Bath is a gorgeous Georgian city. But that doesn’t necessarily mean that its history is as pleasant as its architecture. The evening began with some refreshments and drinks, before launching into an explanation of Bath’s connection to the slave trade. Nearby cities were also heavily implicated. Our speaker had read my blog, and specifically referenced our attempted walk to Bristol. Apparently Bristol was a huge port connected to the trade. And numerous individuals in Bath profited specifically from plantations. A lot of the discussion was history oriented, but I managed to comment with a bit of neuroscience, as there is research to suggest that when we dehumanize people, we literally do so at the level of the brain. Areas that respond to inanimate objects like rocks will activate, but not the areas that respond to fellow humans. It’s a disturbing insight into how atrocities are allowed to happen.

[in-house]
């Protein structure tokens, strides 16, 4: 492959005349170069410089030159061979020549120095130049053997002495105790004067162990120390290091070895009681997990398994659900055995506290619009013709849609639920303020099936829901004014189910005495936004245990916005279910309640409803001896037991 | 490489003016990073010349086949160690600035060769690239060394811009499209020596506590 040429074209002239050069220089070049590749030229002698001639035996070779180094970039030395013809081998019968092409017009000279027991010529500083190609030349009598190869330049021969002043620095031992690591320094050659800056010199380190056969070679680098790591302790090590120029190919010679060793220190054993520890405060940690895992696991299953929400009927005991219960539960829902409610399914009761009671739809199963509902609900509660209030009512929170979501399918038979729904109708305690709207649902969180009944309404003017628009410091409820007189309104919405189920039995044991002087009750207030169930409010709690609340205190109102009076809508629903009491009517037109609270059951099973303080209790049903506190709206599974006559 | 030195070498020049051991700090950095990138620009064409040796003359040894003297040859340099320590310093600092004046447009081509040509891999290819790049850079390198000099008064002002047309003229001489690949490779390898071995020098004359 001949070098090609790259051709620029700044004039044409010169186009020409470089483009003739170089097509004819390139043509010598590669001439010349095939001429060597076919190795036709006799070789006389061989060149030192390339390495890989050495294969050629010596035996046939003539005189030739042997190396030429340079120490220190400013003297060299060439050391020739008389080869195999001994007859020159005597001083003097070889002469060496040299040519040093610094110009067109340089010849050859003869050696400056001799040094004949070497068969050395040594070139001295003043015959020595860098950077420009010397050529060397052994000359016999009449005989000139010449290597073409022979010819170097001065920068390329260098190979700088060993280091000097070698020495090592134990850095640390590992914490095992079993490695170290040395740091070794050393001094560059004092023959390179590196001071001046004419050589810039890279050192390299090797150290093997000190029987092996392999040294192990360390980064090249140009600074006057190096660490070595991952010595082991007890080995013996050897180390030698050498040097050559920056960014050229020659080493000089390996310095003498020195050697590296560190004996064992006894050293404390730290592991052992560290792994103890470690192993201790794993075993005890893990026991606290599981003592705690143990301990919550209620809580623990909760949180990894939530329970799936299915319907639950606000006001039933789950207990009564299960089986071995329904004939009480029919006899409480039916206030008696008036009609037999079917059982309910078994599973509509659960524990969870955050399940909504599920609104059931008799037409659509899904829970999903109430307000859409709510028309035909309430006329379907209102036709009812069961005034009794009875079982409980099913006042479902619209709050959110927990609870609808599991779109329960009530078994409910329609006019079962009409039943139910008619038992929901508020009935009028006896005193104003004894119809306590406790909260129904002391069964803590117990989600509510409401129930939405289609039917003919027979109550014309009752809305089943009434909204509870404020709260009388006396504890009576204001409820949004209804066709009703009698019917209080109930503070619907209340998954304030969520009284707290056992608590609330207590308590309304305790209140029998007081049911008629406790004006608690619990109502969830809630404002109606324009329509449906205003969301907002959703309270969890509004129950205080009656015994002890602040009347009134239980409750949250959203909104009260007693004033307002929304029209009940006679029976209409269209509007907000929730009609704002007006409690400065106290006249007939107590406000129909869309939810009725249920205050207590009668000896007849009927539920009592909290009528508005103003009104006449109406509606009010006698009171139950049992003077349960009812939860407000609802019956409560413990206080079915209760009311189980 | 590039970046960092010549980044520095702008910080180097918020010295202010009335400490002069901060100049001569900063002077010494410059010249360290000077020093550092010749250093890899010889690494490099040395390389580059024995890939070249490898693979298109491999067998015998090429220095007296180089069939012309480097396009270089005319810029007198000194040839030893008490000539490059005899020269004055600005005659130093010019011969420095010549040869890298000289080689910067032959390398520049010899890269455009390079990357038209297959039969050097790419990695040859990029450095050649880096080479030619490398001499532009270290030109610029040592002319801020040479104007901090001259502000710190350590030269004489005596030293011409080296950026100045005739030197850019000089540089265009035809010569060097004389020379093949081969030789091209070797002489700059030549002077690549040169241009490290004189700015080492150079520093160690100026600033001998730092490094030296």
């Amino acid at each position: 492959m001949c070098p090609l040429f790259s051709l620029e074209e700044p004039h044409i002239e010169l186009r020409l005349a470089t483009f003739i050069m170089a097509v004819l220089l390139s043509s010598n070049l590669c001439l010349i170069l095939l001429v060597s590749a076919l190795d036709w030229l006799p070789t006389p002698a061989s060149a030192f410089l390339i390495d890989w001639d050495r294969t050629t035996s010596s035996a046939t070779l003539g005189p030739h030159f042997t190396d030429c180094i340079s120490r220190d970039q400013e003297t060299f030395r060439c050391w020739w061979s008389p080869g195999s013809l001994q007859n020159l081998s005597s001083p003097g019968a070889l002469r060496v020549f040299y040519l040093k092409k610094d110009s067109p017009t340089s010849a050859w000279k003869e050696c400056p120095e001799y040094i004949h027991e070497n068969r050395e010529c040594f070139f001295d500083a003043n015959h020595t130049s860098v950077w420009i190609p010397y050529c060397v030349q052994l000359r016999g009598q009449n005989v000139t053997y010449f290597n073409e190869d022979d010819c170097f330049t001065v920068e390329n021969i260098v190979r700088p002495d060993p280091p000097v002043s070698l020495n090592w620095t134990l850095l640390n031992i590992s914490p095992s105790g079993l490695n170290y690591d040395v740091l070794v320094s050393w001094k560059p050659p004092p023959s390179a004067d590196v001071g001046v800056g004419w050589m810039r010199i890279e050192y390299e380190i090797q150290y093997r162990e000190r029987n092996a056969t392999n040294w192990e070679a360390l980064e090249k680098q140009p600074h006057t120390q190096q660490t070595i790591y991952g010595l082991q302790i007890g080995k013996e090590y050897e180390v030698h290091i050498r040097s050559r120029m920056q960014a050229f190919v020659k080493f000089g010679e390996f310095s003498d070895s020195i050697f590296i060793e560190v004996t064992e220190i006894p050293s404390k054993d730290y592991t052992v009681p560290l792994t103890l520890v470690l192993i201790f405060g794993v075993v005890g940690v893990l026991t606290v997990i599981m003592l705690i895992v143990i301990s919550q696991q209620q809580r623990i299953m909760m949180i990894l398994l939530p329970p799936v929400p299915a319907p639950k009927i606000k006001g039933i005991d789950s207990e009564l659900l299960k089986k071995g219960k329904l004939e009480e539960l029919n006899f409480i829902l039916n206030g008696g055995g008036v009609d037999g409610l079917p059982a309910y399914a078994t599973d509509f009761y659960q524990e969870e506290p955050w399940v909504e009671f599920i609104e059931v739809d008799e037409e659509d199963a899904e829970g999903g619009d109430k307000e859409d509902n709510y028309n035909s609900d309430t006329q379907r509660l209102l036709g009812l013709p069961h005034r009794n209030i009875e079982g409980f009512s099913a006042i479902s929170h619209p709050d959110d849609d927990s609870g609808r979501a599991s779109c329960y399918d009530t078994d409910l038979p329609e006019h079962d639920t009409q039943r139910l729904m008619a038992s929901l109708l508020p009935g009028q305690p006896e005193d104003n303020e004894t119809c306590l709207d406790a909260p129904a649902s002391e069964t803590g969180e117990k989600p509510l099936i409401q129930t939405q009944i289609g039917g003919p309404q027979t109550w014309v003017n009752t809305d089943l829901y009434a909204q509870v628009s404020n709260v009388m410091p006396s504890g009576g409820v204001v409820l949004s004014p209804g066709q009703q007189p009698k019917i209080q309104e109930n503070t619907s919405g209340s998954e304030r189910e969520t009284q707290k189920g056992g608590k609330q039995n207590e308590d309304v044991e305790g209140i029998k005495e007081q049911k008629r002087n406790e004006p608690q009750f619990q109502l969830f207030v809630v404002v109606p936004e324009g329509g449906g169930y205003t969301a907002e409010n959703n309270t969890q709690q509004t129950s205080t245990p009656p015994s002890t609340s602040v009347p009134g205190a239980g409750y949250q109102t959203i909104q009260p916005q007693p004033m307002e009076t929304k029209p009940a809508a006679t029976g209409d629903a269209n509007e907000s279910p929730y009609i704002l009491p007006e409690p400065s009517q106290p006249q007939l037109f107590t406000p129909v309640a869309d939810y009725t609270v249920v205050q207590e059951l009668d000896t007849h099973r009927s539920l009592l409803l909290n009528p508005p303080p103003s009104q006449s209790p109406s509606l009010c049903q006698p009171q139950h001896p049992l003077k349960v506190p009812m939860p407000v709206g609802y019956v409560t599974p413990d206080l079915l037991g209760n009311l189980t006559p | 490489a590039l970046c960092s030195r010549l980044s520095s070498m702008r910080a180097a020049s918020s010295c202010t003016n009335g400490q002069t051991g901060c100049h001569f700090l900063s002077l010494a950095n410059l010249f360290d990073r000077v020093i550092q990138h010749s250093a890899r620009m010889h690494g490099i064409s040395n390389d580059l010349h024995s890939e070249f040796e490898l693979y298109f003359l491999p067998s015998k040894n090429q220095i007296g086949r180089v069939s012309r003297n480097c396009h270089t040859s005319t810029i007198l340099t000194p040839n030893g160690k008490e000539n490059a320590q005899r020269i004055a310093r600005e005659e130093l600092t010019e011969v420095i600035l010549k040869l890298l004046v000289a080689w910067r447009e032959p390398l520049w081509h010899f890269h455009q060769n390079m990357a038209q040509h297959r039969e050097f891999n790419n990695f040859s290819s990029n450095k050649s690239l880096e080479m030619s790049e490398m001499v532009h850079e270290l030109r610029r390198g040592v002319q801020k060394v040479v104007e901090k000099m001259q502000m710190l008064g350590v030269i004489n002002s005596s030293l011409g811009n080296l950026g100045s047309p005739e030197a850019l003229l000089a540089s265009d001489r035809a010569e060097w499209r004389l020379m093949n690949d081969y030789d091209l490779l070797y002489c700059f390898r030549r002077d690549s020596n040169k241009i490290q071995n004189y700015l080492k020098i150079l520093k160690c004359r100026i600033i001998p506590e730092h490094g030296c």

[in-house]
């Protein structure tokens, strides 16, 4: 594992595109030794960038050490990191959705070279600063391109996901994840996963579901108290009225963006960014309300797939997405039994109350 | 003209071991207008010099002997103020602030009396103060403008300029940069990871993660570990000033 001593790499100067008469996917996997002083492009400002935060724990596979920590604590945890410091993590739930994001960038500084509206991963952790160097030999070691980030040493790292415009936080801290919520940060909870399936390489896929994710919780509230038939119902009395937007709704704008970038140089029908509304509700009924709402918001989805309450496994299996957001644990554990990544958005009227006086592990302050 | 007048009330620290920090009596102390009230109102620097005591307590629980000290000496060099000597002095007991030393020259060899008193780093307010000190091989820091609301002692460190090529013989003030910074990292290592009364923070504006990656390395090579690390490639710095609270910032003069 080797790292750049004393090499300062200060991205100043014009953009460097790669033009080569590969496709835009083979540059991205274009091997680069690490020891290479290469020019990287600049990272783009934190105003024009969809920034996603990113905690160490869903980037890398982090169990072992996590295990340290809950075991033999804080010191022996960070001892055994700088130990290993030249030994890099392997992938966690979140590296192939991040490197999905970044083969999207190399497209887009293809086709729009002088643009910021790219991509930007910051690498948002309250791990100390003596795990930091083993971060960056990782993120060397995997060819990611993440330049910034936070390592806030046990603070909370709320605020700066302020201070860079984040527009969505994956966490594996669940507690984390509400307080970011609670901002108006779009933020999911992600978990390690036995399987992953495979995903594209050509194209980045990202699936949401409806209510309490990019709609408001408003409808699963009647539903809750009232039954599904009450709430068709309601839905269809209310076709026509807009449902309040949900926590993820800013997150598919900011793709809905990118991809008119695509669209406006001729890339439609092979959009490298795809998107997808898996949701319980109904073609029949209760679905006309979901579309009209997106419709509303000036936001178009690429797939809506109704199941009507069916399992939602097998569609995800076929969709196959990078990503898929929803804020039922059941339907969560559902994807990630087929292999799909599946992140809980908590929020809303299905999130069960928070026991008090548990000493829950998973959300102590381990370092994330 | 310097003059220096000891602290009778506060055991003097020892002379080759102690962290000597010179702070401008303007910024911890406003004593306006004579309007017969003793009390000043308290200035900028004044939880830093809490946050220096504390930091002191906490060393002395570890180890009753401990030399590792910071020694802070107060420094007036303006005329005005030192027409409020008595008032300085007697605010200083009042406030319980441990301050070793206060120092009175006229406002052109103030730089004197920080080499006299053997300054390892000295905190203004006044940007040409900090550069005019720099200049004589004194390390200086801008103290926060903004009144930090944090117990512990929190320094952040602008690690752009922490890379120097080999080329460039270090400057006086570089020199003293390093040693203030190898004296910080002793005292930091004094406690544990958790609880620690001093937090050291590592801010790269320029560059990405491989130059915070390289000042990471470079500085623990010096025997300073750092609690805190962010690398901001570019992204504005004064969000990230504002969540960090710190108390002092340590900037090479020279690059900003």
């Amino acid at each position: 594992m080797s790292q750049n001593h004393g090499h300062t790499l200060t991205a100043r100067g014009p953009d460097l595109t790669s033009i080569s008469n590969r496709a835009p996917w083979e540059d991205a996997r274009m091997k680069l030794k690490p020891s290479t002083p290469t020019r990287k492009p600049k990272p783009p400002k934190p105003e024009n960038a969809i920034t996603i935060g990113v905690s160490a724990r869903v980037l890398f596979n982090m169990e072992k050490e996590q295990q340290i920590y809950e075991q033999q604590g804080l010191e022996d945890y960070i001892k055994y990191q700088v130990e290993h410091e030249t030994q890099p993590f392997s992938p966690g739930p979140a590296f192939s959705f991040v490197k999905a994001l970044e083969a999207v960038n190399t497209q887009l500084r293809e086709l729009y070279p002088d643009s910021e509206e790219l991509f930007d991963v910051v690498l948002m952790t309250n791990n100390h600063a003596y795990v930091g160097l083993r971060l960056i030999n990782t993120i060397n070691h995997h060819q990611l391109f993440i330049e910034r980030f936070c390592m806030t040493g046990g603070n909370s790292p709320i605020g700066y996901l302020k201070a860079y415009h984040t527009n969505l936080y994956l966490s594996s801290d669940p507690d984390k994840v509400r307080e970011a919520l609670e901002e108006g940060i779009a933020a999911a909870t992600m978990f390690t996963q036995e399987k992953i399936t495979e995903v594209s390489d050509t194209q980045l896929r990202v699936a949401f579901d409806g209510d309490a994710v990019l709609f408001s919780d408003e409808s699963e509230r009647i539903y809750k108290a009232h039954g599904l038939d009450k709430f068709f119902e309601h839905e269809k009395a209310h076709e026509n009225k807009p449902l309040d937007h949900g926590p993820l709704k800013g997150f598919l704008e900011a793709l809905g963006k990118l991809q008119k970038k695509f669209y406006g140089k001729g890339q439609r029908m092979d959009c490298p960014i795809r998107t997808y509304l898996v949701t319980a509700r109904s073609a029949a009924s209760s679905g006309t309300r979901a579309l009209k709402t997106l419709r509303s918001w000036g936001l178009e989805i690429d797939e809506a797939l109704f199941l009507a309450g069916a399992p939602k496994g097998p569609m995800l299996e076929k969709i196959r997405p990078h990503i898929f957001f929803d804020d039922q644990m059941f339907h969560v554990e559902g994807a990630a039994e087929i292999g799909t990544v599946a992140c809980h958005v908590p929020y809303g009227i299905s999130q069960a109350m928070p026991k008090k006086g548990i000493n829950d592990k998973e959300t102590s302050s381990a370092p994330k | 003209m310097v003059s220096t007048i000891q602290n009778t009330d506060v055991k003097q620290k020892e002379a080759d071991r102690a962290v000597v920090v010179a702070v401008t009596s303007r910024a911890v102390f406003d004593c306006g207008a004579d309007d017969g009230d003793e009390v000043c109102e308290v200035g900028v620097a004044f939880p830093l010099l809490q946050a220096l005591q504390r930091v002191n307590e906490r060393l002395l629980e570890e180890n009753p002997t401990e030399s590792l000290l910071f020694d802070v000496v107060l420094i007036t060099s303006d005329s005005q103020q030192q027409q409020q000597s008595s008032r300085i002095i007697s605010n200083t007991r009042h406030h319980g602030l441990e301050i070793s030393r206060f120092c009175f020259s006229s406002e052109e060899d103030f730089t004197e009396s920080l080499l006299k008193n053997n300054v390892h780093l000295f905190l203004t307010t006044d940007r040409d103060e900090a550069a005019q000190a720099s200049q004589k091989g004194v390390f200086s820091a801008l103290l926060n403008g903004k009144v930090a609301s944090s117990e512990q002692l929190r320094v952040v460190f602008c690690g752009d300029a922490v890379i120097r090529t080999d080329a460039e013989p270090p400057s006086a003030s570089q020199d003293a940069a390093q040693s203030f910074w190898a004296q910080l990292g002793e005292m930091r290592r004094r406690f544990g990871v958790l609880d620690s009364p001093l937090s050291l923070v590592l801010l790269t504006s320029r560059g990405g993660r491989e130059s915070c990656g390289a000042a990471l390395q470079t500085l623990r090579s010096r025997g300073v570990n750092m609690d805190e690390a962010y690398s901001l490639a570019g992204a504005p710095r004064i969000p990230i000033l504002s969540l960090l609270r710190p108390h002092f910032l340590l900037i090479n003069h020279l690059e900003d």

The second portion of the session was devoted to Andrew, who once again acted as our city guide. He took as to several different points around Bath, telling us about the history and the people involved. He was so engaging that I believe a couple of tourists briefly joined our group to take pictures. He ended by quoting some disturbing remarks of our own Nelson of Nelson house (the main academic building of the program). Many of us agreed that we should rename the building in Andrew’s honor.
The evening provided important insights into the reality of Bath. History and truth should not be forgotten, no matter how unpleasant.